At this point, this is all pretty basic. home-slideshow is the container we're wrapping the entire slideshow with and will be passed on to the JavaScript responsible for the slider.

Each slide is wrapped by a div called slide. Inside we have two floated containers: one for the image and the second for the information about the product itself.

That's about all there is to it. We can move on to the styling part now.

Step 2 - The CSS

Nothing fancy here. Very basic CSS to place the elements in position.

The only point to note is the declaration for the class activeSlide. This class is assigned to the current slide's respective navigation anchor.

Step 3 - Setting up Our Store

The first thing we need to do is setup a separate category to which we can assign all the products that we need to appear on our slider. Click on the catalog menu and then on categories. Choose add new root category.

Magento for Designer: Part VIMagento for Designer: Part VIMagento for Designer: Part VI

Key in a name of your choice and then choose no for the is active dropdown. We don't want it displaying in other parts of the site.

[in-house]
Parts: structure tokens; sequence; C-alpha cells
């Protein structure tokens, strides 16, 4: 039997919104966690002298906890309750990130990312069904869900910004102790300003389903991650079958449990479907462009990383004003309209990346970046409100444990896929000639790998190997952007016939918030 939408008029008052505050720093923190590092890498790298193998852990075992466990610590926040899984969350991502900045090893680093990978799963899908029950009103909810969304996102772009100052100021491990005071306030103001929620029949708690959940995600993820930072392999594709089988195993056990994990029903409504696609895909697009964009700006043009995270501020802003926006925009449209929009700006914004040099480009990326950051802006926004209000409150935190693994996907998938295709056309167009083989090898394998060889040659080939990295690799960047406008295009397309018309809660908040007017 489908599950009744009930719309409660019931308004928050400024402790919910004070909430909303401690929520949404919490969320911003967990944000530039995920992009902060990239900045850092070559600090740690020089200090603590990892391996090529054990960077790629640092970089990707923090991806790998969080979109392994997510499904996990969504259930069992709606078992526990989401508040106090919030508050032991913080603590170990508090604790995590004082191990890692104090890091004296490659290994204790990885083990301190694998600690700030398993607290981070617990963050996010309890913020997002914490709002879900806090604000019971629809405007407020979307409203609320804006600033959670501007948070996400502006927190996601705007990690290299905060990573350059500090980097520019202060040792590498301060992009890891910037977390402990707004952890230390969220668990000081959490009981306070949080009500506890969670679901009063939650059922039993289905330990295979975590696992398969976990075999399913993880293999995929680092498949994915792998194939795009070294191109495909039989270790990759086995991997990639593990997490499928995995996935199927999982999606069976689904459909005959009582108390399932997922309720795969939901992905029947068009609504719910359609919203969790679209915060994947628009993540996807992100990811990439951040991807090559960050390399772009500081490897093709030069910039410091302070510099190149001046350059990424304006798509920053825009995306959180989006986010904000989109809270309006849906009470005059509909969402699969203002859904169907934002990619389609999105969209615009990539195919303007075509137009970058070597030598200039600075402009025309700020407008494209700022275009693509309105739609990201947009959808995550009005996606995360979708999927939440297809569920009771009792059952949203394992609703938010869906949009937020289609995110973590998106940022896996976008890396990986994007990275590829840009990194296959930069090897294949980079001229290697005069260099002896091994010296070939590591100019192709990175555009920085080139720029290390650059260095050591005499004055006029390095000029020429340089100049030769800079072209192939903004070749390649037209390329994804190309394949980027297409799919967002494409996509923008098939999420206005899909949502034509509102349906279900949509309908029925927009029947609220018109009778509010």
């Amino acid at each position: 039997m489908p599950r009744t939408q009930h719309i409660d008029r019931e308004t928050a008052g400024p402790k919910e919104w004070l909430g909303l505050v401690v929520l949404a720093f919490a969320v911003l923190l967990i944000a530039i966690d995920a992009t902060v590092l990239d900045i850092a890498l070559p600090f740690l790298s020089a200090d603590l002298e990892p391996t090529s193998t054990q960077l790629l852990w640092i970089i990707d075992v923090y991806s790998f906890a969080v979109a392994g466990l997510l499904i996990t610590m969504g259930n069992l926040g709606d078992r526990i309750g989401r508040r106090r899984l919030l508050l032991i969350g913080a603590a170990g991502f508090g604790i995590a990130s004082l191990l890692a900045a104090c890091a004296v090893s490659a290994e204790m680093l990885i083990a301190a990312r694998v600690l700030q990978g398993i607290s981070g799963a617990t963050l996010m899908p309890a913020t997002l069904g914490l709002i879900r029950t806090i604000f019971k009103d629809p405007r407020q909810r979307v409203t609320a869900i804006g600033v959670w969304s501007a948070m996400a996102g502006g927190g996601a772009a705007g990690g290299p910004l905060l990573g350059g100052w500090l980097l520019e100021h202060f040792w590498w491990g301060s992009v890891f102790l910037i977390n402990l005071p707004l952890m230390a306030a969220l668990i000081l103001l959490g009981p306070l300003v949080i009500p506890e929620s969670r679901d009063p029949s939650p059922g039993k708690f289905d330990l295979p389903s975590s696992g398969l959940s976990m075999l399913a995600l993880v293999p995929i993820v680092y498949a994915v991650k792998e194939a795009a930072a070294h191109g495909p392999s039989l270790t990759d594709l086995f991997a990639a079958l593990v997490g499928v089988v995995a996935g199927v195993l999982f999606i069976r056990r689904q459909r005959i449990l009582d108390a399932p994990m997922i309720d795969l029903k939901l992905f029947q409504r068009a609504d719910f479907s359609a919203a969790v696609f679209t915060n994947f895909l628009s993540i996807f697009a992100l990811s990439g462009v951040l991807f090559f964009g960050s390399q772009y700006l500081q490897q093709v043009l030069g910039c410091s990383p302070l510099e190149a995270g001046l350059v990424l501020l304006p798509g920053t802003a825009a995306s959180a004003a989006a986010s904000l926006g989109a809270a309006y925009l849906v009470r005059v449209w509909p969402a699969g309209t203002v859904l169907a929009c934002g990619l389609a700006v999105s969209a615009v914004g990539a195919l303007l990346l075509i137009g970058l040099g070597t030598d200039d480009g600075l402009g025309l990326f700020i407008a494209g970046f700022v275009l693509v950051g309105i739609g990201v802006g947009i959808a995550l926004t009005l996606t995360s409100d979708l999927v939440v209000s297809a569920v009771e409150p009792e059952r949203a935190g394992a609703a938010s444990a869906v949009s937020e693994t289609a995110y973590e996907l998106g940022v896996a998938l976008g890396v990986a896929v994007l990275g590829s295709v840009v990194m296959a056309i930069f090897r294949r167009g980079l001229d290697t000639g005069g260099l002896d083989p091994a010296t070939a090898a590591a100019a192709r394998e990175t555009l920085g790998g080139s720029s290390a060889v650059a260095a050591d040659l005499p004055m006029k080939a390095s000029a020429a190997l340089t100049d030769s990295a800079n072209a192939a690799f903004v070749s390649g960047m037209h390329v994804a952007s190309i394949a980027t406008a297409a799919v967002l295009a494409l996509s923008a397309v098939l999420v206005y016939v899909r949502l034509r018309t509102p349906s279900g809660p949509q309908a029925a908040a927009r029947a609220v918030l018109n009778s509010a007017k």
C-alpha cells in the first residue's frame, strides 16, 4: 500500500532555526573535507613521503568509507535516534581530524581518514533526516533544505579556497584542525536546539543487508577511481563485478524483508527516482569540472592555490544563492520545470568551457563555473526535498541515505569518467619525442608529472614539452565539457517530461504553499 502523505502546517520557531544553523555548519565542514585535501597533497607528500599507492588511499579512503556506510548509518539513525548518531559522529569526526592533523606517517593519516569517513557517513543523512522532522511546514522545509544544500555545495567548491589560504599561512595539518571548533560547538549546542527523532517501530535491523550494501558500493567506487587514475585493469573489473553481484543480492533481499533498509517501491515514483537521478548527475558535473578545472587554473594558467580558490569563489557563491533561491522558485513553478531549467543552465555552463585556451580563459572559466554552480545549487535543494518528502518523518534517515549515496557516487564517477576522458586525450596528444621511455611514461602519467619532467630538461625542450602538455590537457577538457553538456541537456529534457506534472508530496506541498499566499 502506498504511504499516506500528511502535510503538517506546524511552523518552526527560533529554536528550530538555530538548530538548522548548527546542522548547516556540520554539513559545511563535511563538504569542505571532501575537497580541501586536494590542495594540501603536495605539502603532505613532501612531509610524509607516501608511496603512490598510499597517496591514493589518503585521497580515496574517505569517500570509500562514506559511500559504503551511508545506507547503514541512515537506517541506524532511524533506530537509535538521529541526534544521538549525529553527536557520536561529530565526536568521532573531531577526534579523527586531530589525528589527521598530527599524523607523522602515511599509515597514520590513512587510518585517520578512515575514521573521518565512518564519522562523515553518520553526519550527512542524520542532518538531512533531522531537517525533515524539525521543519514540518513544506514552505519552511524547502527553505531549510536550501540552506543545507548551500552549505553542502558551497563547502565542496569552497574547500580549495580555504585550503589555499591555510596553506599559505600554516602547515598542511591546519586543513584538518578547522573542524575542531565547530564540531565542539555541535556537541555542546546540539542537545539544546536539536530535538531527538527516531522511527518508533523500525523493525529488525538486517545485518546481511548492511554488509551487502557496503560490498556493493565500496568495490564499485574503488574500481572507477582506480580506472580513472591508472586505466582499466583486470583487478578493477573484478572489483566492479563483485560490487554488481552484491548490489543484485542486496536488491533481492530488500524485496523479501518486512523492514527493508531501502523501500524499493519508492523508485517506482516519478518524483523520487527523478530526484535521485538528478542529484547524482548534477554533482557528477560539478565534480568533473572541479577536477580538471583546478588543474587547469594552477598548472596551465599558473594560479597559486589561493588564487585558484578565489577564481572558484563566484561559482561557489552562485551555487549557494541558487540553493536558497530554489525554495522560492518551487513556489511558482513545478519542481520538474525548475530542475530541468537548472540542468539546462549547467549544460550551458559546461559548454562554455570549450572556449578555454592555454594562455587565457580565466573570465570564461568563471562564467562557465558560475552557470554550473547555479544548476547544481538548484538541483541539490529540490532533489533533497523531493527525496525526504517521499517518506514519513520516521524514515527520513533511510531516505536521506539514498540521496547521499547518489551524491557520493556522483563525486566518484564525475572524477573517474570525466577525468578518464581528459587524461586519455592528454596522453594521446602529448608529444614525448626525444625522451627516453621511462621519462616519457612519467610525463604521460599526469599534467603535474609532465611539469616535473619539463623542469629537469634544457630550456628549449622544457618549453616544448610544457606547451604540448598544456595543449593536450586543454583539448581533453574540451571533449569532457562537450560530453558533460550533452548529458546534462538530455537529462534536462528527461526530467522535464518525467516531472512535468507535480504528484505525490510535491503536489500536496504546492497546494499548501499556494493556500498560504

Magento for Designer: Part VIMagento for Designer: Part VIMagento for Designer: Part VI

Once the new category has been saved, you can find the ID it has been assigned to. Note this down. We'll need it for later.

Step 4 - Creating Our Core Code

We'll be using a single template file to pull out the relevant information, format it as needed and display everything. You have complete freedom regarding the name and location of this file but in the interest of keeping it simple, I've named it featured.phtml and placed it in catalog/product/featured.phtml. Remember, this goes into your template folder, not your layout folder.

The contents of the file looks like so. Don't worry about the length, we'll look at each part works after the code.

Here's the first piece:

First, we'll need to specify the ID of the category from which we want to pull in our products. In our case, this will be 2, the ID of the category we just created.

This looks slightly complicated but let me assure you, it's very simple. To put it in layman's terms, we essentially pass in the ID of the category we need through the variable cat_id and ask Magento to retrieve the name, price, image and short description of the products that match. Right now, I'd advise you to not fiddle with the rest unless you're well versed in MVC and other aspects of Magento's architecture.

We will need to check whether we have matching items, don't we? That's what we're doing here. Just making sure we have matching items. If not, we display an error.

Let's start looping through our product collection!